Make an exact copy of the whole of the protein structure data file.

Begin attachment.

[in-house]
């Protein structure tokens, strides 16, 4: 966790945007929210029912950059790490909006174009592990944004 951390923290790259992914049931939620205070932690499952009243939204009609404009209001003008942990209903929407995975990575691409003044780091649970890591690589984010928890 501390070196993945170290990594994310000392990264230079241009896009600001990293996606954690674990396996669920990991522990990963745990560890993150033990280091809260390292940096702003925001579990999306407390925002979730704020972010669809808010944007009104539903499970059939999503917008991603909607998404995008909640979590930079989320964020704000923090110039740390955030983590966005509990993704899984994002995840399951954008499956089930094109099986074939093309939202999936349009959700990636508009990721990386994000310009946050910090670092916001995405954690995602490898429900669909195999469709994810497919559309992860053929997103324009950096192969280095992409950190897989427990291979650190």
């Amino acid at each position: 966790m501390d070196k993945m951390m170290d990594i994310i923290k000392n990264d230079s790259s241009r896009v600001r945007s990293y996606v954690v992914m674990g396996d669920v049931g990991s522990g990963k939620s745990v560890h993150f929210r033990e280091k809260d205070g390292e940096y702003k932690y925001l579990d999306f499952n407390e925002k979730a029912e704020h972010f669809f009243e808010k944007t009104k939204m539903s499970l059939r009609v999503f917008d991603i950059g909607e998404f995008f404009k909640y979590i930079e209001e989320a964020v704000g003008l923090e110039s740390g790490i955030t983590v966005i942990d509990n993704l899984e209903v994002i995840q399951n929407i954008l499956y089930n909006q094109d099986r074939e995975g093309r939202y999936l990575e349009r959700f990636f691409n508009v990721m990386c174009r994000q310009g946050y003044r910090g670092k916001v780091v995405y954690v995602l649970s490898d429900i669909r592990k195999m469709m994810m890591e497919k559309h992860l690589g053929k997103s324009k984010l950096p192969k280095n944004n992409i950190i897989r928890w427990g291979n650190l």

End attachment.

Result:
[in-house]
């Protein structure tokens, strides 16, 4: 966790945007929210029912950059790490909006174009592990944004 951390923290790259992914049931939620205070932690499952009243939204009609404009209001003008942990209903929407995975990575691409003044780091649970890591690589984010928890 501390070196993945170290990594994310000392990264230079241009896009600001990293996606954690674990396996669920990991522990990963745990560890993150033990280091809260390292940096702003925001579990999306407390925002979730704020972010669809808010944007009104539903499970059939999503917008991603909607998404995008909640979590930079989320964020704000923090110039740390955030983590966005509990993704899984994002995840399951954008499956089930094109099986074939093309939202999936349009959700990636508009990721990386994000310009946050910090670092916001995405954690995602490898429900669909195999469709994810497919559309992860053929997103324009950096192969280095992409950190897989427990291979650190």
């Amino acid at each position: 966790m501390d070196k993945m951390m170290d990594i994310i923290k000392n990264d230079s790259s241009r896009v600001r945007s990293y996606v954690v992914m674990g396996d669920v049931g990991s522990g990963k939620s745990v560890h993150f929210r033990e280091k809260d205070g390292e940096y702003k932690y925001l579990d999306f499952n407390e925002k979730a029912e704020h972010f669809f009243e808010k944007t009104k939204m539903s499970l059939r009609v999503f917008d991603i950059g909607e998404f995008f404009k909640y979590i930079e209001e989320a964020v704000g003008l923090e110039s740390g790490i955030t983590v966005i942990d509990n993704l899984e209903v994002i995840q399951n929407i954008l499956y089930n909006q094109d099986r074939e995975g093309r939202y999936l990575e349009r959700f990636f691409n508009v990721m990386c174009r994000q310009g946050y003044r910090g670092k916001v780091v995405y954690v995602l649970s490898d429900i669909r592990k195999m469709m994810m890591e497919k559309h992860l690589g053929k997103s324009k984010l950096p192969k280095n944004n992409i950190i897989r928890w427990g291979n650190l």